Wisconsin Republicans are about to lose a governor who supports their policies to limit assistance to the poor, so they just locked them in before a newly elected Democrat takes office.
In the early morning hours of a lame-duck session Wednesday, state lawmakers approved legislation that would prevent Governor-elect Tony Evers and Attorney General-elect Josh Kaul from carrying out their campaign promises to protect and expand food, medical and unemployment assistance for low-income Wisconsinites.
Specifically, the bills curtail the governor’s ability to make administrative changes to joint state-federal programs like unemployment insurance, food stamps and Medicaid and the attorney general and governor’s authority to end lawsuits brought by the state, a move designed to keep Wisconsin in a legal action seeking to repeal the Affordable Care Act.
“We have allowed far too much authority to move to the executive branch,” Wisconsin State Assembly speaker Robin Vos (R) said on Twitter.
The lame-duck shenanigans in Wisconsin followed an effort by Michigan Republicans to undercut ballot initiatives that would have raised the minimum wage and granted workers paid sick leave.
The Wisconsin bill would require Evers to run a drug testing program for a subset of people enrolled in FoodShare, as the federal Supplemental Nutrition Assistance Program is known in the state. Drug testing had been a priority of Gov. Scott Walker’s as part of his general commitment to making antipoverty programs more of a hassle. The screening would start with a paper questionnaire and escalate to urinalysis depending on an applicant’s answers.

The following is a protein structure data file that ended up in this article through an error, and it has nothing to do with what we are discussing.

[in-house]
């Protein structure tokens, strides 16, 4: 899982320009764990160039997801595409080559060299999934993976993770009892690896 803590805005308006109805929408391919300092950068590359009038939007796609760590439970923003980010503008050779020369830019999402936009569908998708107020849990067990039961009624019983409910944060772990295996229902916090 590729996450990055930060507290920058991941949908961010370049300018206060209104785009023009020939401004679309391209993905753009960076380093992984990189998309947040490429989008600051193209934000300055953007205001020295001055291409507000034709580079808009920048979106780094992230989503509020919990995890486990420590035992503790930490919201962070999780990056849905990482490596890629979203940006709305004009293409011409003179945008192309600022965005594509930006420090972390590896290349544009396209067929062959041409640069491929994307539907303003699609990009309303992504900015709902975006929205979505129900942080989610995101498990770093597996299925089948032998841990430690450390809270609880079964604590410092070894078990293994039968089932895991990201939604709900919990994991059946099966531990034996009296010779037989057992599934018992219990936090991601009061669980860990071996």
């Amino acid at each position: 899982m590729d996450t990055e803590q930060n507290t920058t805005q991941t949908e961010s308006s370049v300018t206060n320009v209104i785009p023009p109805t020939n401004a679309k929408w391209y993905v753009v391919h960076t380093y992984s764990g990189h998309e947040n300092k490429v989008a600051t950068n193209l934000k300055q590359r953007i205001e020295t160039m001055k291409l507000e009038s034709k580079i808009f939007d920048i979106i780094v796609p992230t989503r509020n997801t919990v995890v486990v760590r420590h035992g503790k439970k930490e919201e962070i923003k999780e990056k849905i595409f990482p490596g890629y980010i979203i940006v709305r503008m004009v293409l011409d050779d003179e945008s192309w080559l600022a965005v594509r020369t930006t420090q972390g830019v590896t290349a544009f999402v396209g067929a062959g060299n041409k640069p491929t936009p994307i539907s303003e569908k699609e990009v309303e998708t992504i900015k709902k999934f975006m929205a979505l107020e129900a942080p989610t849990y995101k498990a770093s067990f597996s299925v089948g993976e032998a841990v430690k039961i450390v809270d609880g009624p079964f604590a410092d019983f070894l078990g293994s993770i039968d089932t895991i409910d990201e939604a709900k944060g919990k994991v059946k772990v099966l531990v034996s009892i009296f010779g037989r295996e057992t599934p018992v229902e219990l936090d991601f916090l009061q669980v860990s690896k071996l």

“The point of the reform is to provide a chilling effect that causes applicants to lose interest in going through all of the program requirements,” Sherrie Tussler, director of the Milwaukee Hunger Task Force, said in an interview. “The result is it’s going to increase hunger.”
And the bill adds a new layer of government bureaucracy. Instead of seeking adjustments to program rules directly from the U.S. Department of Agriculture, the Wisconsin Department of Health Services would have to go to Republicans in the state legislature first. In recent years, Tussler said, the state has obtained federal waivers for leeway to do such picayune things as allowing food stamp recipients to certify their poverty with a phone interview instead of having to drive to an office.
Perhaps most significantly, the bill blocks Evers from canceling the state’s new work requirements for Medicaid enrollees, which President Donald Trump’s administration approved in October. Under this policy, adults aged 19 to 49 who do not have disabilities will have to demonstrate they are working at least 80 hours a month or they will lose their health benefits.
The state also will impose monthly premiums on some enrollees in Medicaid ― called BadgerCare in Wisconsin ― with annual incomes as low as $6,070, which is half the federal poverty level. The legislation also imposes drug-testing requirements on Medicaid beneficiaries, a policy the Trump administration already rejected when Gov. Scott Walker (R) requested it.